Mankind’s Fascination with Flight, by G. Casey Cassidy
Guide Entry to 90.07.03:
This year my curriculum unit focuses on the Wright brothers, Orville and Wilbur, and their significant contributions to society. In order to appreciate their creative genius, we shall first take a close look at their family genealogy, tracing their family tree back to their grandparents, who were hard-working farmers, carriage builders, and religious people. We follow these young tinkerers as they move through their childhood and into their teens, briefly describing their entrepreneurial business undertakings which eventually led to their profitable bicycle selling and repair business. In their early twenties we watch these trial and error scientists research Lilienthal’s gliding principles, study ornithology, and discuss the inventions and discoveries of leading aeronautical figures such as Da Vinci, Montgolfier, Cayley, Chanute, and Langley. We read about their early failures, study their wind tunnel experiments, are dismayed when they realize that their redesigned work is fruitless due to Lilienthal’s incorrect air pressure tables, become excited when they discover ailerons and elevators, watch them closely as they redesign their gliders for successful lateral balance and stabler control, and finally fly with them on December 17, 1903, in the first heavier-than-air flying machine piloted by Orville Wright.
Probably the single facet of their accomplishments that amazed me the most, notwithstanding the actual flight, was the Wright brothers ability and propensity to finance their projects solely on their own. On countless occasions they refused money from people such as Andrew Carnegie. They worked approximately 75% of the year with their bicycle selling and repairing business, utilizing their evenings for “heated” discussions around their living room fireplace. These differences of opinion often helped them to work out their theoretical kinks, saving them practical time and expense. The remainder of the year, usually the summer and fall months, were devoted to test flying the gliders at Kitty Hawk, North Carolina.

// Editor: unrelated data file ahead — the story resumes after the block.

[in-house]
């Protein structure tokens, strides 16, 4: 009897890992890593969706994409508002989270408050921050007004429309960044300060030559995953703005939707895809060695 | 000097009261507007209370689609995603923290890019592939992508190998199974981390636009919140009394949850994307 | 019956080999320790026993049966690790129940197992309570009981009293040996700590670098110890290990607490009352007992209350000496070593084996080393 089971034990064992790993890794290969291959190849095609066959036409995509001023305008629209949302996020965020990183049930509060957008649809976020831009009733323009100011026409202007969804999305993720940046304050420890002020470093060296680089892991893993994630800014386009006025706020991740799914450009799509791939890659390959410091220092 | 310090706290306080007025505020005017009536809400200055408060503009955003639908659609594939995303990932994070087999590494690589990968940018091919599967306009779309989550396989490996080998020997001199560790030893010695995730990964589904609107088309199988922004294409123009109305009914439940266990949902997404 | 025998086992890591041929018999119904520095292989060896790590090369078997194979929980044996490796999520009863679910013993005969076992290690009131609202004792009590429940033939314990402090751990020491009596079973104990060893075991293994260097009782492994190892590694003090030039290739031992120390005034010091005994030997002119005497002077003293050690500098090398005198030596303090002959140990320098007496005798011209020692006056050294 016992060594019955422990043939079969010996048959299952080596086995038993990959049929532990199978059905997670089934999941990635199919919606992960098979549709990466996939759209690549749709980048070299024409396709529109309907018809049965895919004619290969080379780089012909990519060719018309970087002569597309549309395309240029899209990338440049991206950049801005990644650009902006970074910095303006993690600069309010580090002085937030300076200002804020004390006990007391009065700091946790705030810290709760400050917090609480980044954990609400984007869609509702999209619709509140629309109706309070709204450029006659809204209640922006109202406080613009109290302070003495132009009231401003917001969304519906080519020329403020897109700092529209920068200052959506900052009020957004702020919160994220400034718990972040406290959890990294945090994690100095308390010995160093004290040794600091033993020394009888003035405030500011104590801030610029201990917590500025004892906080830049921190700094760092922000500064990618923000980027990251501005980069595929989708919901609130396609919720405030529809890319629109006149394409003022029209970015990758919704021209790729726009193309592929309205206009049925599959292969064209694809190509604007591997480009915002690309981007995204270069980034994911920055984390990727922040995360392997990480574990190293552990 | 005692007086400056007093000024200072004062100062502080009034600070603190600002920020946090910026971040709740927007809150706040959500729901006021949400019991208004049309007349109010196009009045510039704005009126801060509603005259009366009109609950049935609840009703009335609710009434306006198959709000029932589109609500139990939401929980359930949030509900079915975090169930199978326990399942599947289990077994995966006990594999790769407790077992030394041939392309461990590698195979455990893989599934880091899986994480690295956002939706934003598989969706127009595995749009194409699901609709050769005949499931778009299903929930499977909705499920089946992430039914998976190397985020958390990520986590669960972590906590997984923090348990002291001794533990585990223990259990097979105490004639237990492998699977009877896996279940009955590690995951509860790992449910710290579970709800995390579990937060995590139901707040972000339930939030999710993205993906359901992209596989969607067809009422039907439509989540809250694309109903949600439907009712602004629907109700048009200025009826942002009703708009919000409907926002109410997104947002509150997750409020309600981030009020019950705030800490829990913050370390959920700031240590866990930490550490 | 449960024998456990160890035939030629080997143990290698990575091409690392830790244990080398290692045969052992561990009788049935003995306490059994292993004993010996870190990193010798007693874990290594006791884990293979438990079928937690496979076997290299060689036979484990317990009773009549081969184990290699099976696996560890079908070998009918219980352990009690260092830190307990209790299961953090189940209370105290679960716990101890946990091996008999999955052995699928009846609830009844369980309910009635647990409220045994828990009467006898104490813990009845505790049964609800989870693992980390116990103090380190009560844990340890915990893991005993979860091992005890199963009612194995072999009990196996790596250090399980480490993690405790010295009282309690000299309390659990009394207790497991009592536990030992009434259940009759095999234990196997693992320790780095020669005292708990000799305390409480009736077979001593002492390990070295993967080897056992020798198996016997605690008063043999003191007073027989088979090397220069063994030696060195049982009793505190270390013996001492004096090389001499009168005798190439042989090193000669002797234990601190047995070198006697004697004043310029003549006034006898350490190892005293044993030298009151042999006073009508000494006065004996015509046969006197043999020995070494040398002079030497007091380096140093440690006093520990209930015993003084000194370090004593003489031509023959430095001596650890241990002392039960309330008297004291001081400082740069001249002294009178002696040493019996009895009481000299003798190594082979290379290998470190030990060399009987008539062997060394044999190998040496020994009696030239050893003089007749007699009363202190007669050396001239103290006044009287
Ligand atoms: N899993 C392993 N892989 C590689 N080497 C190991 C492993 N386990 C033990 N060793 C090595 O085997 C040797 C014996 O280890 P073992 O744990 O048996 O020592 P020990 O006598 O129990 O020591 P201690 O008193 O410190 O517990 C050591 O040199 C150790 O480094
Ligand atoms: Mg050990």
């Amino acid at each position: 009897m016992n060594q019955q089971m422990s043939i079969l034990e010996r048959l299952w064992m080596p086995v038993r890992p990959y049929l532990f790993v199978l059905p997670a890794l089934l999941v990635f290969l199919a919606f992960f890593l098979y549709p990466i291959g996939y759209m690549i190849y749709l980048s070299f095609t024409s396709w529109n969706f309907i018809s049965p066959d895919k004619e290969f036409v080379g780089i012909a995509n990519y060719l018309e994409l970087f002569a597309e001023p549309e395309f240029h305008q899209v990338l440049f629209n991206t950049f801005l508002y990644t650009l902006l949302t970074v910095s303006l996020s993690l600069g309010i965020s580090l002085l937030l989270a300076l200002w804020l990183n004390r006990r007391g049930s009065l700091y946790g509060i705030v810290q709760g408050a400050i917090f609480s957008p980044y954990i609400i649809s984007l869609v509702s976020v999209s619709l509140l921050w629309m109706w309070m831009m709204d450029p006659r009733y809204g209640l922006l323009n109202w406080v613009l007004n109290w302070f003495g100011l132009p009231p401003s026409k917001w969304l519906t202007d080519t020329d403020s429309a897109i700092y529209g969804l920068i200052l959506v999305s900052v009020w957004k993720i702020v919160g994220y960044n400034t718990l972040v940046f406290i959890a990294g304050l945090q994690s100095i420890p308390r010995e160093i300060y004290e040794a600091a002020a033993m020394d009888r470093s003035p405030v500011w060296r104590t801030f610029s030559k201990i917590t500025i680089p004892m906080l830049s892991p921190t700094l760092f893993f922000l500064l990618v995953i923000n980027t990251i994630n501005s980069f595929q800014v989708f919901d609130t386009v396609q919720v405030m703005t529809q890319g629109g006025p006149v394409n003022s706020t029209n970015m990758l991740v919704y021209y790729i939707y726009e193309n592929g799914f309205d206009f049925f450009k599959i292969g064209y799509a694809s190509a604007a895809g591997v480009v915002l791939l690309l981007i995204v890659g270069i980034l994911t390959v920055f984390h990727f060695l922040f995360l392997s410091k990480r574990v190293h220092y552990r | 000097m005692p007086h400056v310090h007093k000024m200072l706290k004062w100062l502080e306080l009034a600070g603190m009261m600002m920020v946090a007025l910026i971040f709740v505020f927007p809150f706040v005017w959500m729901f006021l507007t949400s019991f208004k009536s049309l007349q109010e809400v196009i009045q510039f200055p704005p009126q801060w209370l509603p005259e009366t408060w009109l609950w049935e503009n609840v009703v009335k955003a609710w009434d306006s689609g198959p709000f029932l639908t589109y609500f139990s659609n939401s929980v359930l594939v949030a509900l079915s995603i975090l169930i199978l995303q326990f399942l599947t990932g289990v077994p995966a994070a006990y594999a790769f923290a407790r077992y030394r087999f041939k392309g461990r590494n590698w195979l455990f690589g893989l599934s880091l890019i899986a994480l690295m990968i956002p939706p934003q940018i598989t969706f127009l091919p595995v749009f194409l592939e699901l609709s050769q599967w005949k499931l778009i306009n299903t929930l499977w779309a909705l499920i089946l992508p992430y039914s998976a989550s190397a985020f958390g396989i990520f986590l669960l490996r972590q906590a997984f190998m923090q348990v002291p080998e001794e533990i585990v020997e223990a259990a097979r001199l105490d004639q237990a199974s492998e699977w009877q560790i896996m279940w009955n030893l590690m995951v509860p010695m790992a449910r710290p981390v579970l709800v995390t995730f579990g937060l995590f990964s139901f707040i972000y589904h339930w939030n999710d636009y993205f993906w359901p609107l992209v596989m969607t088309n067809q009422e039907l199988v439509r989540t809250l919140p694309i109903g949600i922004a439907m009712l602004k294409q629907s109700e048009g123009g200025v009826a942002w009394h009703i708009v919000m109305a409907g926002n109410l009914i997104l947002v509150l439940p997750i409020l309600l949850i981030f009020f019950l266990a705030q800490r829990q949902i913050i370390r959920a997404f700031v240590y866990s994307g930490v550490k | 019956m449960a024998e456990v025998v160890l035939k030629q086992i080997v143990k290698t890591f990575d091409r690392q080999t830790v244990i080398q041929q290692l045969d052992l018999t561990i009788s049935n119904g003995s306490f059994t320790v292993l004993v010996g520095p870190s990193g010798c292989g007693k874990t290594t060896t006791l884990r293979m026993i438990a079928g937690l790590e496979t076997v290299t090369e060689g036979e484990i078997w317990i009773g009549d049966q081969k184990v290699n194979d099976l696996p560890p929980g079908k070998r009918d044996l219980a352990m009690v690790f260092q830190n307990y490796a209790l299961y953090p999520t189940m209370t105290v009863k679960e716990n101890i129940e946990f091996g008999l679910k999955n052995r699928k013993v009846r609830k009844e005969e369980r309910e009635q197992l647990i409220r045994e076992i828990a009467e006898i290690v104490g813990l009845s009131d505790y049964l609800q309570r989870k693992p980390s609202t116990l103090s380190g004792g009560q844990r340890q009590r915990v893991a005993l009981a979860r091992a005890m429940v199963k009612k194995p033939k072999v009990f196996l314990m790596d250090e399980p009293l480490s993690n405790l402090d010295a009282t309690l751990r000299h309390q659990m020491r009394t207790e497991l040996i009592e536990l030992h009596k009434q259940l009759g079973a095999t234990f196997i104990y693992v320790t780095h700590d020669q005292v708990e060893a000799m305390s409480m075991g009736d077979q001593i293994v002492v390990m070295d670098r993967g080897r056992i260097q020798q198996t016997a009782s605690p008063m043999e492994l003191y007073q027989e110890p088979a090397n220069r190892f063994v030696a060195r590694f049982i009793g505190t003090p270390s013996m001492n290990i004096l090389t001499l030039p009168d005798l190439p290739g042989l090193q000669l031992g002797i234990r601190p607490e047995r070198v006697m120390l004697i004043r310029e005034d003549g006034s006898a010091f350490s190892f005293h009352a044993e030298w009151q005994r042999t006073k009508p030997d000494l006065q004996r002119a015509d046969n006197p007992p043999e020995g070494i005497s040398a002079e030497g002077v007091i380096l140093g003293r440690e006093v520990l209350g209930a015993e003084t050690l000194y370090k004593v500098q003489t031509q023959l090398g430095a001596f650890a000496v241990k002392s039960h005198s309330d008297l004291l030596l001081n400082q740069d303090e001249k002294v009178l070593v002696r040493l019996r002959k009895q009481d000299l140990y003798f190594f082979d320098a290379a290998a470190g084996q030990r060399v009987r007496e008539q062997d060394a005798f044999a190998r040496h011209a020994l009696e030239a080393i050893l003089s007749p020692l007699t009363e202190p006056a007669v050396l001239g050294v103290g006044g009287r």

Their technological achievement in 1903, given that their work was self-financed, that both men were self-taught mechanics, that neither had college or advanced aeronautical training, and that their bicycle business occupied substantial time, only serves to highlight their accomplishments. Two trial and error scientists, with keen mechanical aptitudes and creative, analytical thinking abilities were able to take their rightful place in history as “Conquerors of the Air.” Imagine!
(Recommended for Reading Literature and Science, grades 7-8)